So why is everyone

 
 
By Larry Seltzer  |  Posted 2005-01-05 Print this article Print
 
 
 
 
 
 
 


else getting more spam?"> As they point out, AOL is at the forefront of civil actions against spammers, along with Microsoft and some other large ISPs. I always figured that to the extent these actions are effective we all benefit from them, but AOL would have us believe that the spammers arent so much chased out of business as much as off of AOL. I suppose its easy to scrub a list of e-mails of those in the aol.com domain, but I still have trouble believing that it really makes a difference.

The main reason Im skeptical is that nobody else is claiming a similar trend, and lots of other sources are claiming just the opposite. After the AOL announcement, I sent out questions to many ISPs and other vendors and only got a few responses (it was a holiday weekend). The only major AOL competitor to respond was Microsoft, who said that they couldnt make an apples-to-apples comparison to AOLs claims because they track numbers differently. This does make sense, since AOL gave the funny numbers about messages in users spam folders and other such vagueness.

Microsoft did say that "...over the last year MSN customers are receiving more than 60 percent less spam, mostly due to Microsofts "Smartscreen" filtering technology, which stops more then 3.2 billion spam messages a day worldwide." Now this is more of a plain and credible number, although it says nothing about the amount of spam coming into the MSN and Hotmail networks. Is this number better or worse than the AOL numbers? Its impossible to say; youd need to know more about how much actual spam was coming in before the alleged declines.

Given that all other sources I follow claim that the amount of spam out there is going up, its hard to take AOLs numbers at face value. For instance, according to MessageLabs, the average percentage of e-mail identified as spam in 2004 was 73 percent; in 2003, the average was 40 percent. I see similar numbers from other sources. Are spammers really avoiding AOL to such an extent that their trend is a polar opposite of the industry?

Click here to read more about spam trends. Apart from AOLs claim that theyve scared the spammers off, theres just one other explanation, for which Ill thank Stephen Canale of OnlyMyEmail. They had speculated that the protections at consumer ISPs were being hardened against spam more effectively and more quickly than business domains, and that user addresses at consumer ISPs are more volatile than at business domains. Therefore, eventually spammers might migrate to focusing on business addresses and the quality of their lists would improve. Its a theory and you can make a case for it, but I still think AOLs numbers are a bit too happy.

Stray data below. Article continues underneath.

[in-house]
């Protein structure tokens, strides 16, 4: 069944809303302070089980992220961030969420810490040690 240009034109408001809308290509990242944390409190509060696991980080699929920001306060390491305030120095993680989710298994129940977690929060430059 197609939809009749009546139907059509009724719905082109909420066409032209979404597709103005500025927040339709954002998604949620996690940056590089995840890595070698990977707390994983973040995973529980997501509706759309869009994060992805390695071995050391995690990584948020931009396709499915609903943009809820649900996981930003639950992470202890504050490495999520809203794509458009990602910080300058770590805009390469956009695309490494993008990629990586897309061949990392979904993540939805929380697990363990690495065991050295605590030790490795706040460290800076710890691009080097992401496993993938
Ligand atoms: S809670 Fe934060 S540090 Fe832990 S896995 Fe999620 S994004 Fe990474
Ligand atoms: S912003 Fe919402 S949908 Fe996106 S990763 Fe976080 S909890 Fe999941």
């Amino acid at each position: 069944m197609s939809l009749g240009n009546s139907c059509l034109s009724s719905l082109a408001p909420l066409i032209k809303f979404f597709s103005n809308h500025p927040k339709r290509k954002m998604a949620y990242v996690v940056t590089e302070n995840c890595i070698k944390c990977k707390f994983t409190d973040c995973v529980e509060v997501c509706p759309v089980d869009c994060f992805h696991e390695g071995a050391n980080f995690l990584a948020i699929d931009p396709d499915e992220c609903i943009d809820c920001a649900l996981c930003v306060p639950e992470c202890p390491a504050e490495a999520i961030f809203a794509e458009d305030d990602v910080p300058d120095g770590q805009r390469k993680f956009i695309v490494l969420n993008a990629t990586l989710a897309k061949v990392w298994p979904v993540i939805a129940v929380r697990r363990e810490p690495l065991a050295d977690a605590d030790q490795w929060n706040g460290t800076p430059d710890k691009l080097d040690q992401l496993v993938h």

Id love to be wrong, because if I am it means that aggressive filtering and aggressive legal action can be effective against spammers. We should know more by this time in 2006. Ill believe it more when I start to see other vendors making similar claims.

Check out eWEEK.coms for the latest security news, reviews and analysis. And for insights on security coverage around the Web, take a look at eWEEK.com Security Center Editor Larry Seltzers Weblog.


 
 
 
 
Larry Seltzer has been writing software for and English about computers ever since—,much to his own amazement—,he graduated from the University of Pennsylvania in 1983.

He was one of the authors of NPL and NPL-R, fourth-generation languages for microcomputers by the now-defunct DeskTop Software Corporation. (Larry is sad to find absolutely no hits on any of these +products on Google.) His work at Desktop Software included programming the UCSD p-System, a virtual machine-based operating system with portable binaries that pre-dated Java by more than 10 years.

For several years, he wrote corporate software for Mathematica Policy Research (they're still in business!) and Chase Econometrics (not so lucky) before being forcibly thrown into the consulting market. He bummed around the Philadelphia consulting and contract-programming scenes for a year or two before taking a job at NSTL (National Software Testing Labs) developing product tests and managing contract testing for the computer industry, governments and publication.

In 1991 Larry moved to Massachusetts to become Technical Director of PC Week Labs (now eWeek Labs). He moved within Ziff Davis to New York in 1994 to run testing at Windows Sources. In 1995, he became Technical Director for Internet product testing at PC Magazine and stayed there till 1998.

Since then, he has been writing for numerous other publications, including Fortune Small Business, Windows 2000 Magazine (now Windows and .NET Magazine), ZDNet and Sam Whitmore's Media Survey.
 
 
 
 
 
 
 

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